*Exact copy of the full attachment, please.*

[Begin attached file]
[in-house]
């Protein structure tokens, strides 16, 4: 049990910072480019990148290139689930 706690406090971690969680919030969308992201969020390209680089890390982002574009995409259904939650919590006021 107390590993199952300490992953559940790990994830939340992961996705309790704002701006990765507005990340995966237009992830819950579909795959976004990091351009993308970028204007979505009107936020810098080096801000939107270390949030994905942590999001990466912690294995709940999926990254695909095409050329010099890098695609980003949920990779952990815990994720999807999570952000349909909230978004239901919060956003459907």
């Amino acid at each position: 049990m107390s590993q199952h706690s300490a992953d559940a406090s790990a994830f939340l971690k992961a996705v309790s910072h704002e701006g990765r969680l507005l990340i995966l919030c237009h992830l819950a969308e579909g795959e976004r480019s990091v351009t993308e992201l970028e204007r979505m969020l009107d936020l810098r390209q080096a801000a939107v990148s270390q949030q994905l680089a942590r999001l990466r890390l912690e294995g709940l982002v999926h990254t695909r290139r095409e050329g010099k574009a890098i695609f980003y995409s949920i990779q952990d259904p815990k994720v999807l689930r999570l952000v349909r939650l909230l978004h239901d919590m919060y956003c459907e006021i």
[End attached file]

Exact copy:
[in-house]
């Protein structure tokens, strides 16, 4: 049990910072480019990148290139689930 706690406090971690969680919030969308992201969020390209680089890390982002574009995409259904939650919590006021 107390590993199952300490992953559940790990994830939340992961996705309790704002701006990765507005990340995966237009992830819950579909795959976004990091351009993308970028204007979505009107936020810098080096801000939107270390949030994905942590999001990466912690294995709940999926990254695909095409050329010099890098695609980003949920990779952990815990994720999807999570952000349909909230978004239901919060956003459907």
């Amino acid at each position: 049990m107390s590993q199952h706690s300490a992953d559940a406090s790990a994830f939340l971690k992961a996705v309790s910072h704002e701006g990765r969680l507005l990340i995966l919030c237009h992830l819950a969308e579909g795959e976004r480019s990091v351009t993308e992201l970028e204007r979505m969020l009107d936020l810098r390209q080096a801000a939107v990148s270390q949030q994905l680089a942590r999001l990466r890390l912690e294995g709940l982002v999926h990254t695909r290139r095409e050329g010099k574009a890098i695609f980003y995409s949920i990779q952990d259904p815990k994720v999807l689930r999570l952000v349909r939650l909230l978004h239901d919590m919060y956003c459907e006021i």